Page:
Network Security, Patch/Configuration Management, Endpoint/Device Security

BlastRADIUS bug puts most networking devices at risk

Exploding Data Stream in Cyberspace: A Digital Big Bang.

A newly discovered flaw in the RADIUS networking protocol has the industry recognizing that a standard set in 1997 is now in need of an upgrade — even while researchers warn that well-funded state-sponsored attackers can exploit the flaw to bypass multi-factor authentication (MFA) and gain network access.

In a July 9 blog post, researchers at InkBridge Networks explained that RADIUS was designed in the 1990s to control network access via authentication, authorization and accounting. The discovery of the flaw — called BlastRADIUS — has been cause for concern because the RADIUS protocol supports essentially every switch, router, access point and VPN concentrator product sold in the past 25 years.

InkBridge researchers warned that all of those devices are likely vulnerable to attack and enterprise networks, internet service providers and telcoms are among the most vulnerable to attack.

BlastRADIUS was discovered by researchers at Boston University, Cloudflare, BastionZero, Microsoft Research, Centrum Wiskunde and Informatica and the University of California, San Diego.

The issue behind the flaw, which is being tracked as CVE-2024 3596 and VU#456537, is that Access-Request packets have no authentication or integrity checks. The researchers said an attacker can perform a chosen prefix attack, which lets an attacker modify the Access-Request to replace a valid response with one chosen by the attacker. Even though the response is authenticated and integrity checked, the chosen prefix vulnerability lets the attacker modify the response packet — almost at will.

“While some networking equipment vendors have released updates or patches to address the vulnerability, many haven’t,” said Ashley Leonard, chief executive officer at Syxsense. “Unfortunately, what we’re seeing with RADIUS is that it simply wasn’t designed with security in mind, given that it’s decades old now. This may be a sign that new, securer protocols need to be developed, but that takes time and resources, along with buy-in from hundreds of vendors. It won’t happen quickly, if it happens at all.”

For organizations using networking equipment that relies on the RADIUS protocol, Leonard said there are other mitigations security teams can take beyond a patch, for example:

  • Enable Message-Authenticator: Many RADIUS implementations support this attribute (RFC 2869), which adds a cryptographic signature to RADIUS packets, thus making it much more difficult for an attacker to tamper with the authentication and authorization process.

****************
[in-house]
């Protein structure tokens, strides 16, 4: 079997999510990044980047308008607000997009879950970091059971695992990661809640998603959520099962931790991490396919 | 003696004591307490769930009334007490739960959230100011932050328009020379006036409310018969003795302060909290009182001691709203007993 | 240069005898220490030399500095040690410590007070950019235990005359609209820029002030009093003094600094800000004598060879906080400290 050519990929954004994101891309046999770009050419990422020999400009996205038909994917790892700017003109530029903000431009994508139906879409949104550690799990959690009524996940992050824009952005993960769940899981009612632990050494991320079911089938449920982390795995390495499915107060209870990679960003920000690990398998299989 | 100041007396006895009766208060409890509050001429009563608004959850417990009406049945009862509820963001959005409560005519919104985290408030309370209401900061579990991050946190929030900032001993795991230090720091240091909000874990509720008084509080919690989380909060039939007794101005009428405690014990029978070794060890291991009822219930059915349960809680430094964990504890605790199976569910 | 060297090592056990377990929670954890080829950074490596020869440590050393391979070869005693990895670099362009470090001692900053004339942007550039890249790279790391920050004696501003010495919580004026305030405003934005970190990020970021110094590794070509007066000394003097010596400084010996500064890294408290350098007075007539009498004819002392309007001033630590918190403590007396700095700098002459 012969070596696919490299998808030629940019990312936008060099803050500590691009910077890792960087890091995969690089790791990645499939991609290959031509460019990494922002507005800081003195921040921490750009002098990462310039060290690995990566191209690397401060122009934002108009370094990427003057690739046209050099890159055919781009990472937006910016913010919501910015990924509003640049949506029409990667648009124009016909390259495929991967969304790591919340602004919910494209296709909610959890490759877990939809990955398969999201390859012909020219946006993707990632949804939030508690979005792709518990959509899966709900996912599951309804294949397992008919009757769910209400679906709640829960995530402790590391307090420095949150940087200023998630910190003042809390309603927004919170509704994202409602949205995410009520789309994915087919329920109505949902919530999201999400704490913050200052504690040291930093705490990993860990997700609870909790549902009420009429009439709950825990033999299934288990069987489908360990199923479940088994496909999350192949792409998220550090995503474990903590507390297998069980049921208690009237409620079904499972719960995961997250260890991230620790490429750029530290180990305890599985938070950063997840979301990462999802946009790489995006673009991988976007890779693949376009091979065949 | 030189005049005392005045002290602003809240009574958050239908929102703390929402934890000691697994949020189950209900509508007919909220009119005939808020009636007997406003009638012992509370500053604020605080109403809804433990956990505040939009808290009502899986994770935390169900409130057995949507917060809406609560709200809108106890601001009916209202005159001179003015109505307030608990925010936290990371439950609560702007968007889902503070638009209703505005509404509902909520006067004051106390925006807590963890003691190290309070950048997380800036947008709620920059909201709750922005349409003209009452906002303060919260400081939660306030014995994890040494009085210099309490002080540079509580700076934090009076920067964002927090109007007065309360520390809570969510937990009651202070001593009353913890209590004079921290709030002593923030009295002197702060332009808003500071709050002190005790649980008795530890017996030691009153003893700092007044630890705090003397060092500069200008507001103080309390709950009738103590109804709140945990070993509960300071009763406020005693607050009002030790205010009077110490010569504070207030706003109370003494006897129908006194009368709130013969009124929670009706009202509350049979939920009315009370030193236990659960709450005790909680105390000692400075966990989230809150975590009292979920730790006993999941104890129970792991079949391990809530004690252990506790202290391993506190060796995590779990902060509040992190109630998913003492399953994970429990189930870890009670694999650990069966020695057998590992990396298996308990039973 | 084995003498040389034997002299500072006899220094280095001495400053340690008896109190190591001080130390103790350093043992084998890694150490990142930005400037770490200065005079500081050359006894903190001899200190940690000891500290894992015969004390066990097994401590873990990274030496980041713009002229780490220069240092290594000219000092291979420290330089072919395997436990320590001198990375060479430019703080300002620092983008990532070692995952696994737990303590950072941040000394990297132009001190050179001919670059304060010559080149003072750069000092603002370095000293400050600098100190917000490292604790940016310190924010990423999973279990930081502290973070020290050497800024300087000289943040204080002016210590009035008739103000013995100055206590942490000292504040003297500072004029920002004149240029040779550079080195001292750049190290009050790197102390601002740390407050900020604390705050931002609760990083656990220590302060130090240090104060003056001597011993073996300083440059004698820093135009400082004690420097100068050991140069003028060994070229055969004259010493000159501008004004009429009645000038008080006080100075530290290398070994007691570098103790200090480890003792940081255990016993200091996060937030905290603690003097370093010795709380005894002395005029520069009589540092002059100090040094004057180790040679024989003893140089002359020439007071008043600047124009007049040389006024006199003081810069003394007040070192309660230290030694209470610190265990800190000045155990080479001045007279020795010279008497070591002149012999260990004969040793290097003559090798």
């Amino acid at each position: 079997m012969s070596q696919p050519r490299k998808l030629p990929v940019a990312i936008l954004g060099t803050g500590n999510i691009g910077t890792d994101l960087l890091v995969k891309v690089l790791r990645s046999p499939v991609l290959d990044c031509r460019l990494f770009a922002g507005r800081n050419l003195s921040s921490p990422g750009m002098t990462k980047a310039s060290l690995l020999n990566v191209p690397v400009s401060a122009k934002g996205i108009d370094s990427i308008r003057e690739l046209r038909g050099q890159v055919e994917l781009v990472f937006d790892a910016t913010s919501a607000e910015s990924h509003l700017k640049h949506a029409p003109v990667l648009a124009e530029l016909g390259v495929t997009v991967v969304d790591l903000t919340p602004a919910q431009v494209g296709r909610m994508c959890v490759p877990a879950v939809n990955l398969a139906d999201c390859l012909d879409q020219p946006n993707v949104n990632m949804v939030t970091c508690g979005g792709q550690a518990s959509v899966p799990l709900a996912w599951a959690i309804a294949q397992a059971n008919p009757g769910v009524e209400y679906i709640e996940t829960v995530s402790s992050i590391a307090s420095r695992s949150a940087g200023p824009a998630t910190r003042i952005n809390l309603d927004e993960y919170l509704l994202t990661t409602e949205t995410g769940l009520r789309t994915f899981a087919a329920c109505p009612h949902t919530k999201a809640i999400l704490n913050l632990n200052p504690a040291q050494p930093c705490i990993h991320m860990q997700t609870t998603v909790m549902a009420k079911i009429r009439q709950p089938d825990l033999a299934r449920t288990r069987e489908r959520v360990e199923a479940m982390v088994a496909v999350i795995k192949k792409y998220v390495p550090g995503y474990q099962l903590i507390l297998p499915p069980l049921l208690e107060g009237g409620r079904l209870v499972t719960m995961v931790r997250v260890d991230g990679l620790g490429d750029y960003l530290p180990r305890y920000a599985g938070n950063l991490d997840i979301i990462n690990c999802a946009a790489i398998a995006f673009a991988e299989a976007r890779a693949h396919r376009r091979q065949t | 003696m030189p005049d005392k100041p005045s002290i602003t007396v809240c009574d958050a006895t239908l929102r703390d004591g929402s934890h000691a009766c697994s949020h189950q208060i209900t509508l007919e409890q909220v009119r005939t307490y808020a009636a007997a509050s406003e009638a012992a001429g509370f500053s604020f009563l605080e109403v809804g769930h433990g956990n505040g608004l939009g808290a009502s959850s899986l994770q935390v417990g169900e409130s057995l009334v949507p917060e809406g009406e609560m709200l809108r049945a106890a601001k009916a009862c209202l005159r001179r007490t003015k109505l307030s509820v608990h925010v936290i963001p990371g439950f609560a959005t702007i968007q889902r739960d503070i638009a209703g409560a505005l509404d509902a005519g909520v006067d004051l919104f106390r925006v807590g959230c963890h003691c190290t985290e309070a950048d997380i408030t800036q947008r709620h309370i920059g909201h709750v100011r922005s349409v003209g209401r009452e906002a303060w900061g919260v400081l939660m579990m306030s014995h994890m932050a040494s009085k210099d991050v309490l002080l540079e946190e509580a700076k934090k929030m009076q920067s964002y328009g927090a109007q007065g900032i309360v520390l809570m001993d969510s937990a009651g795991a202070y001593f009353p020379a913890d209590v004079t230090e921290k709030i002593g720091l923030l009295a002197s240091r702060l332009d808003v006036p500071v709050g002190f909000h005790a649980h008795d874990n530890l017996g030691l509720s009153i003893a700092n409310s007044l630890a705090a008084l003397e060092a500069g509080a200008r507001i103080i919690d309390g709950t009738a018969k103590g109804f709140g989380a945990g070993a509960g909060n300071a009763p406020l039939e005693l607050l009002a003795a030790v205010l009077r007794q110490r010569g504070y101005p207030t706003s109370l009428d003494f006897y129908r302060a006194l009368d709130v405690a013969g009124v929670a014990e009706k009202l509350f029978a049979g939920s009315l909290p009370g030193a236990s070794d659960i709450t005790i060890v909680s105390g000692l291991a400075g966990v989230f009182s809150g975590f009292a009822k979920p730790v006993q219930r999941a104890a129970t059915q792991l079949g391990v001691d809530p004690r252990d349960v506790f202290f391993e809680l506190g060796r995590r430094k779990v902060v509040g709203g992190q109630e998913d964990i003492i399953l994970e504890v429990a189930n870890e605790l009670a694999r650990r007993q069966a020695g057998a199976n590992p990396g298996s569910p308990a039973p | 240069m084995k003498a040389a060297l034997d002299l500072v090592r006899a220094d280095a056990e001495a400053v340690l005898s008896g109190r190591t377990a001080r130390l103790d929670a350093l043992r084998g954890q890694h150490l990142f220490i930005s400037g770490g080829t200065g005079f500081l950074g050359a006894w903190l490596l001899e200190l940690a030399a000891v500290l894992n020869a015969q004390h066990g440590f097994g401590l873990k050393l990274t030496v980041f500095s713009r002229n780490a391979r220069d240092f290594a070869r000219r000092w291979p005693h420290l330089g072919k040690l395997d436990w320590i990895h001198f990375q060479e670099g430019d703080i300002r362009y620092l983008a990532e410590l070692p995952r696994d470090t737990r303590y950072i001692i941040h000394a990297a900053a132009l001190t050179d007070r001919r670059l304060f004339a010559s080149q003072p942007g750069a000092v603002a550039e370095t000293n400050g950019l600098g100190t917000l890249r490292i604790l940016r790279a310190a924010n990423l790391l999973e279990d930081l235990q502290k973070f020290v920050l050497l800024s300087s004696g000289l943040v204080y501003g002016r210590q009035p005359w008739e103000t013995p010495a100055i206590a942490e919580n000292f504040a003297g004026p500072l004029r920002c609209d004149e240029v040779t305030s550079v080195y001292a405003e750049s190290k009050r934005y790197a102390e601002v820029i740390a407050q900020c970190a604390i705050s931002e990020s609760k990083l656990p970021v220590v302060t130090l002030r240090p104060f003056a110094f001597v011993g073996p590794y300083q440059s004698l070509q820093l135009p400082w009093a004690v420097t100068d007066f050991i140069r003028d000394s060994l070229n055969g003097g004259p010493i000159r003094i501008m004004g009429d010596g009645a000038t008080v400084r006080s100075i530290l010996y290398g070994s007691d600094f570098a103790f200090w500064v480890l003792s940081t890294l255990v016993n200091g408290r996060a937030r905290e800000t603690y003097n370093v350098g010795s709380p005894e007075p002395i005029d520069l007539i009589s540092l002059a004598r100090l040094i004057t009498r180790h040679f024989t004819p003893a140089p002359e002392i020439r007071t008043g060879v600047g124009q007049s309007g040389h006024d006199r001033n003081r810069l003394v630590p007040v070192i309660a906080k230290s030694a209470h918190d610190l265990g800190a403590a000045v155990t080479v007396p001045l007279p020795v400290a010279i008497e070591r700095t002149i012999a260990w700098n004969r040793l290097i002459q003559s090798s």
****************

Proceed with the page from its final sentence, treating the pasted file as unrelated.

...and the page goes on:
• Deploy protocol updates: Switch to using transport-layer security (TLS) for traffic and extensible authentication protocol (EAP) for authentication.

Callie Guenther, senior manager of threat research at Critical Start, said vendors in the short-term can release patches to address specific vulnerabilities within the RADIUS protocol, adding integrity checks and authentication measures to Access-Request packets to mitigate the risk of manipulation. Additionally, Guenther said incorporating stronger encryption and MFA can make it more difficult for attackers to exploit the protocol.

“For long-term solutions, there’s a case for developing new protocols designed with modern security requirements in mind,” said Guenther, who authors a column for SC Media. “These protocols should integrate advanced cryptographic techniques and be resilient against current and emerging threats. Alternatively, enhancing existing protocols by incorporating more robust security features, such as transitioning to protocols like EAP-TLS, can provide more secure authentication mechanisms.”

Guenther added that industrywide measures are also crucial. For example, encouraging the phasing out of end-of-life devices that teams cannot update to meet current security standards can reduce the attack surface by eliminating vulnerable legacy systems from networks. Guenther also said having teams implement regular security audits and updates ensures that all network devices adhere to the latest security standards.

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